Sail Power Is Making a Comeback

By: Anneken Tappe · May 24, 2024 · Reading Time: 3 minutes

The global economy relies, in many ways, on shipping. But the industry isn’t exactly clean when it comes to energy standards: Shipping tankers run on heavy fuel oil, one of the most polluting energy sources out there. As the industry will also have to cut emissions, could it be ripe for innovation?

Revamping Old Tech

The International Maritime Organization (IMO) has set ambitious climate targets for international shipping activities, aiming to reduce total greenhouse gas emissions by at least 70% by 2040. Now some companies are turning to a technology of the past: sails.

These are not your great-great-grandfather’s sailing ships. Several emerging companies are putting new twists on this age-old technology.

Finnish startup Norsepower helps vessels install Flettner rotors, or vertical cylinders that spin as air passes along them. These sails create air pressure capable of moving ships forward. In some cases, they can reduce fuel consumption by 25% or more, according to the company.

Another company, Spain-based bound4blue, installs suction sails — a middle ground between traditional wind sails and rotor sails that can generate up to seven times more force than conventional sails. Back in the Nordics, Swedish venture Oceanbird is developing stiff, retractable plastic sails.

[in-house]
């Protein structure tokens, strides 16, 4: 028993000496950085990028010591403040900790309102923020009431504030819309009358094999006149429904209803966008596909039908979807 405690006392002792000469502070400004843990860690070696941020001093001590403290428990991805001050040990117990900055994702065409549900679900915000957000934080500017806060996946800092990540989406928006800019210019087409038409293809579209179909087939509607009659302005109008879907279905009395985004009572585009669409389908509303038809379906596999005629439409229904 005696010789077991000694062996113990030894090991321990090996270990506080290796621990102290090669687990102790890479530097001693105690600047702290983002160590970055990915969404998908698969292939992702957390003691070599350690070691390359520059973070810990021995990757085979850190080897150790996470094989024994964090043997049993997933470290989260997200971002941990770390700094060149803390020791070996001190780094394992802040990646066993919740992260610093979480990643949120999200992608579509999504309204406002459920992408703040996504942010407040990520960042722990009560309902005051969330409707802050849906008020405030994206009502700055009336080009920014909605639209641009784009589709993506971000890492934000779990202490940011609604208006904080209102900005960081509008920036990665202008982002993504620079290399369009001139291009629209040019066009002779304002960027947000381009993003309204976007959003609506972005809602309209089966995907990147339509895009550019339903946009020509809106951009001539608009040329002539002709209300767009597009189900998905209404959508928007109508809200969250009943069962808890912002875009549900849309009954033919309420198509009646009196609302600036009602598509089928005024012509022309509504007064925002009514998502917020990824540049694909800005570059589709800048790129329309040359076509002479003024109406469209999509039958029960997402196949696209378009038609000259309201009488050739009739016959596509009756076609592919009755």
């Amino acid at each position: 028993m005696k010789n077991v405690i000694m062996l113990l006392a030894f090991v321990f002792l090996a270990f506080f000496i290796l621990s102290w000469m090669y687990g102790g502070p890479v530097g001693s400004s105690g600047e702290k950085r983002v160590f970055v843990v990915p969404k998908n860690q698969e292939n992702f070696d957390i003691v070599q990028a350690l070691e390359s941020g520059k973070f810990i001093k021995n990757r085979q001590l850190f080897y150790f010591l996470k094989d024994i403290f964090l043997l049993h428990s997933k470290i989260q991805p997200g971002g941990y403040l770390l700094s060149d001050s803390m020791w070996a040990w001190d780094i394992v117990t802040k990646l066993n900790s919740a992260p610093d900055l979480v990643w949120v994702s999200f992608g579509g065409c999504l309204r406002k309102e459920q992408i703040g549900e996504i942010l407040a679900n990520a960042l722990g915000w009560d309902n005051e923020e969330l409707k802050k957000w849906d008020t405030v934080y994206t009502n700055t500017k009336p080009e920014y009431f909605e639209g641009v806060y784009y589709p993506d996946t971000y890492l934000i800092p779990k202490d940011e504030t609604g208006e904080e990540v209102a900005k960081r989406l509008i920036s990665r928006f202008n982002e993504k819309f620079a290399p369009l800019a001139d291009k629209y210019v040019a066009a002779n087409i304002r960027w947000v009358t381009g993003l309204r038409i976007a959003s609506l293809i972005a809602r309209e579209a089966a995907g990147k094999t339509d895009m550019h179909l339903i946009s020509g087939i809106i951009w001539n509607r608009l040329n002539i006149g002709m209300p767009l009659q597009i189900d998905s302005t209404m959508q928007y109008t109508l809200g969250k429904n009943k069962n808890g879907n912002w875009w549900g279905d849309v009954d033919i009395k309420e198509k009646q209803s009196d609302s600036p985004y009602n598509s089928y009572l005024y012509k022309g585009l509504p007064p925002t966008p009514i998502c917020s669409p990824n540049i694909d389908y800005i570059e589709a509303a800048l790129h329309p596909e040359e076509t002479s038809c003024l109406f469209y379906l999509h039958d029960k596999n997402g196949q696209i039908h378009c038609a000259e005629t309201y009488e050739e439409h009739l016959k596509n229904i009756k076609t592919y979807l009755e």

Finally, a wind-powered carrier vessel owned by Mitsubishi (MSBHF) completed a six-month maiden voyage in March, assisted by so-called WindWings. These massive wind propulsion fixtures, developed by U.K. startup BAR Technologies and food giant Cargill, are reminiscent of airplane wings and operate in tandem with engines. That way the voyage saved up to 11 metric tons of fuel a day, according to Cargill.

Sailing the Seas

Heightened environmental concerns and increasing fuel costs could continue to drive innovation in sail technology over the coming years, which could be interesting for investors. However, these solutions often carry steep installation costs, which could make shipping more expensive and trickle down to raise prices for consumers.

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